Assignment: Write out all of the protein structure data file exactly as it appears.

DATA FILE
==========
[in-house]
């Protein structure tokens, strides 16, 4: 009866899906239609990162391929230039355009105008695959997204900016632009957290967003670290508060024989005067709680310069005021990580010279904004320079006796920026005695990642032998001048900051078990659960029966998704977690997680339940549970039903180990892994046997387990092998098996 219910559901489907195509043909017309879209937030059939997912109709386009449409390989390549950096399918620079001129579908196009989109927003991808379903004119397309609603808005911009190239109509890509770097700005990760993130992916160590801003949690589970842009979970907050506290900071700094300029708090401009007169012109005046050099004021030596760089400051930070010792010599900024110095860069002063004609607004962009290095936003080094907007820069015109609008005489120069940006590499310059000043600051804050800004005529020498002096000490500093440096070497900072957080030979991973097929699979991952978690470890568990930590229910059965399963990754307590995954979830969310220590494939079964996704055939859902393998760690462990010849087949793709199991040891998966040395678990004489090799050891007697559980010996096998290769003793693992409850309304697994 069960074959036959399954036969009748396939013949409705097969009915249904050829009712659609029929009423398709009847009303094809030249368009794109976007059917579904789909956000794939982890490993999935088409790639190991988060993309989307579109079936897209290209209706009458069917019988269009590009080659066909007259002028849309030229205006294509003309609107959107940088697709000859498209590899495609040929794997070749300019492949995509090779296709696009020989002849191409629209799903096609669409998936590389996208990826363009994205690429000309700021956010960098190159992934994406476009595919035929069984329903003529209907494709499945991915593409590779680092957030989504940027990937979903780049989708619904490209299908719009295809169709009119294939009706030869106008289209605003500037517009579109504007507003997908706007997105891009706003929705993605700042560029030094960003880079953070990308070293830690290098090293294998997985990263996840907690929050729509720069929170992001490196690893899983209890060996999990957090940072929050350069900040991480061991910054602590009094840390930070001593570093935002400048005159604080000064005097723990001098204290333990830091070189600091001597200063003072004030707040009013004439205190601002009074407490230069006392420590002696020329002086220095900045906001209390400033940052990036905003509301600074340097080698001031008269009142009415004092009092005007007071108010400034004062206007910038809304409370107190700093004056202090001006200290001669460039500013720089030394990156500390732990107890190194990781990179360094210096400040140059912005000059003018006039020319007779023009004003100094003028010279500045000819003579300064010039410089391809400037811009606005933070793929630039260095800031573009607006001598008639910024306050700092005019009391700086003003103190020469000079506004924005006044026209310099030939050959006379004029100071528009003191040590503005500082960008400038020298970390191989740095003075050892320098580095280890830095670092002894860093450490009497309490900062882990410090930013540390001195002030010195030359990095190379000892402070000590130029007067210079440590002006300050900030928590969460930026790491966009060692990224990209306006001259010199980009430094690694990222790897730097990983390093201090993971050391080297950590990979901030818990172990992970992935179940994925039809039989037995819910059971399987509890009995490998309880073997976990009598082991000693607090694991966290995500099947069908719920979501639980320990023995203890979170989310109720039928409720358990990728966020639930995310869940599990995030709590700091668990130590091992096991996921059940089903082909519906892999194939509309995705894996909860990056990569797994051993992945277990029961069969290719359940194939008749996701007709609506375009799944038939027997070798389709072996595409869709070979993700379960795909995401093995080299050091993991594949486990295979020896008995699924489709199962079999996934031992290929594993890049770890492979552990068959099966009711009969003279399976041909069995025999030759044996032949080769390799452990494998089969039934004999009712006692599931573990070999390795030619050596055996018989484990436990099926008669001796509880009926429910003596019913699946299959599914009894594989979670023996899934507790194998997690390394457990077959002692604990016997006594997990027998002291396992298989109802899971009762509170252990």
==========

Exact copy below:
[in-house]
């Protein structure tokens, strides 16, 4: 009866899906239609990162391929230039355009105008695959997204900016632009957290967003670290508060024989005067709680310069005021990580010279904004320079006796920026005695990642032998001048900051078990659960029966998704977690997680339940549970039903180990892994046997387990092998098996 219910559901489907195509043909017309879209937030059939997912109709386009449409390989390549950096399918620079001129579908196009989109927003991808379903004119397309609603808005911009190239109509890509770097700005990760993130992916160590801003949690589970842009979970907050506290900071700094300029708090401009007169012109005046050099004021030596760089400051930070010792010599900024110095860069002063004609607004962009290095936003080094907007820069015109609008005489120069940006590499310059000043600051804050800004005529020498002096000490500093440096070497900072957080030979991973097929699979991952978690470890568990930590229910059965399963990754307590995954979830969310220590494939079964996704055939859902393998760690462990010849087949793709199991040891998966040395678990004489090799050891007697559980010996096998290769003793693992409850309304697994 069960074959036959399954036969009748396939013949409705097969009915249904050829009712659609029929009423398709009847009303094809030249368009794109976007059917579904789909956000794939982890490993999935088409790639190991988060993309989307579109079936897209290209209706009458069917019988269009590009080659066909007259002028849309030229205006294509003309609107959107940088697709000859498209590899495609040929794997070749300019492949995509090779296709696009020989002849191409629209799903096609669409998936590389996208990826363009994205690429000309700021956010960098190159992934994406476009595919035929069984329903003529209907494709499945991915593409590779680092957030989504940027990937979903780049989708619904490209299908719009295809169709009119294939009706030869106008289209605003500037517009579109504007507003997908706007997105891009706003929705993605700042560029030094960003880079953070990308070293830690290098090293294998997985990263996840907690929050729509720069929170992001490196690893899983209890060996999990957090940072929050350069900040991480061991910054602590009094840390930070001593570093935002400048005159604080000064005097723990001098204290333990830091070189600091001597200063003072004030707040009013004439205190601002009074407490230069006392420590002696020329002086220095900045906001209390400033940052990036905003509301600074340097080698001031008269009142009415004092009092005007007071108010400034004062206007910038809304409370107190700093004056202090001006200290001669460039500013720089030394990156500390732990107890190194990781990179360094210096400040140059912005000059003018006039020319007779023009004003100094003028010279500045000819003579300064010039410089391809400037811009606005933070793929630039260095800031573009607006001598008639910024306050700092005019009391700086003003103190020469000079506004924005006044026209310099030939050959006379004029100071528009003191040590503005500082960008400038020298970390191989740095003075050892320098580095280890830095670092002894860093450490009497309490900062882990410090930013540390001195002030010195030359990095190379000892402070000590130029007067210079440590002006300050900030928590969460930026790491966009060692990224990209306006001259010199980009430094690694990222790897730097990983390093201090993971050391080297950590990979901030818990172990992970992935179940994925039809039989037995819910059971399987509890009995490998309880073997976990009598082991000693607090694991966290995500099947069908719920979501639980320990023995203890979170989310109720039928409720358990990728966020639930995310869940599990995030709590700091668990130590091992096991996921059940089903082909519906892999194939509309995705894996909860990056990569797994051993992945277990029961069969290719359940194939008749996701007709609506375009799944038939027997070798389709072996595409869709070979993700379960795909995401093995080299050091993991594949486990295979020896008995699924489709199962079999996934031992290929594993890049770890492979552990068959099966009711009969003279399976041909069995025999030759044996032949080769390799452990494998089969039934004999009712006692599931573990070999390795030619050596055996018989484990436990099926008669001796509880009926429910003596019913699946299959599914009894594989979670023996899934507790194998997690390394457990077959002692604990016997006594997990027998002291396992298989109802899971009762509170252990």